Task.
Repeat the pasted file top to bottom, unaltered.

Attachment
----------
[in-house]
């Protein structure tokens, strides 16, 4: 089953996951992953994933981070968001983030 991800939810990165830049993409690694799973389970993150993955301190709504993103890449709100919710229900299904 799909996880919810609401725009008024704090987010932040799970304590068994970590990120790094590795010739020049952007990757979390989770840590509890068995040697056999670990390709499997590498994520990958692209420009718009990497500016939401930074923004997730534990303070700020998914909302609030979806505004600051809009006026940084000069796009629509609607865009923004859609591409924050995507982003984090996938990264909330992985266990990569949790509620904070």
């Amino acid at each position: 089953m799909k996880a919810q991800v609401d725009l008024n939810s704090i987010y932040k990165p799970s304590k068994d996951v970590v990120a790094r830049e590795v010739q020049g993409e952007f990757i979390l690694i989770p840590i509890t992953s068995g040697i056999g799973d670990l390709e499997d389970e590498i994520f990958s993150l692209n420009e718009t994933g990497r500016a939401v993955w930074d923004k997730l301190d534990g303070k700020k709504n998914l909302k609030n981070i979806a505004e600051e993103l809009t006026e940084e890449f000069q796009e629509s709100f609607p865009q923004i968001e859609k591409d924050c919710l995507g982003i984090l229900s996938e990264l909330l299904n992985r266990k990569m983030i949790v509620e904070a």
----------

[in-house]
């Protein structure tokens, strides 16, 4: 089953996951992953994933981070968001983030 991800939810990165830049993409690694799973389970993150993955301190709504993103890449709100919710229900299904 799909996880919810609401725009008024704090987010932040799970304590068994970590990120790094590795010739020049952007990757979390989770840590509890068995040697056999670990390709499997590498994520990958692209420009718009990497500016939401930074923004997730534990303070700020998914909302609030979806505004600051809009006026940084000069796009629509609607865009923004859609591409924050995507982003984090996938990264909330992985266990990569949790509620904070």
């Amino acid at each position: 089953m799909k996880a919810q991800v609401d725009l008024n939810s704090i987010y932040k990165p799970s304590k068994d996951v970590v990120a790094r830049e590795v010739q020049g993409e952007f990757i979390l690694i989770p840590i509890t992953s068995g040697i056999g799973d670990l390709e499997d389970e590498i994520f990958s993150l692209n420009e718009t994933g990497r500016a939401v993955w930074d923004k997730l301190d534990g303070k700020k709504n998914l909302k609030n981070i979806a505004e600051e993103l809009t006026e940084e890449f000069q796009e629509s709100f609607p865009q923004i968001e859609k591409d924050c919710l995507g982003i984090l229900s996938e990264l909330l299904n992985r266990k990569m983030i949790v509620e904070a």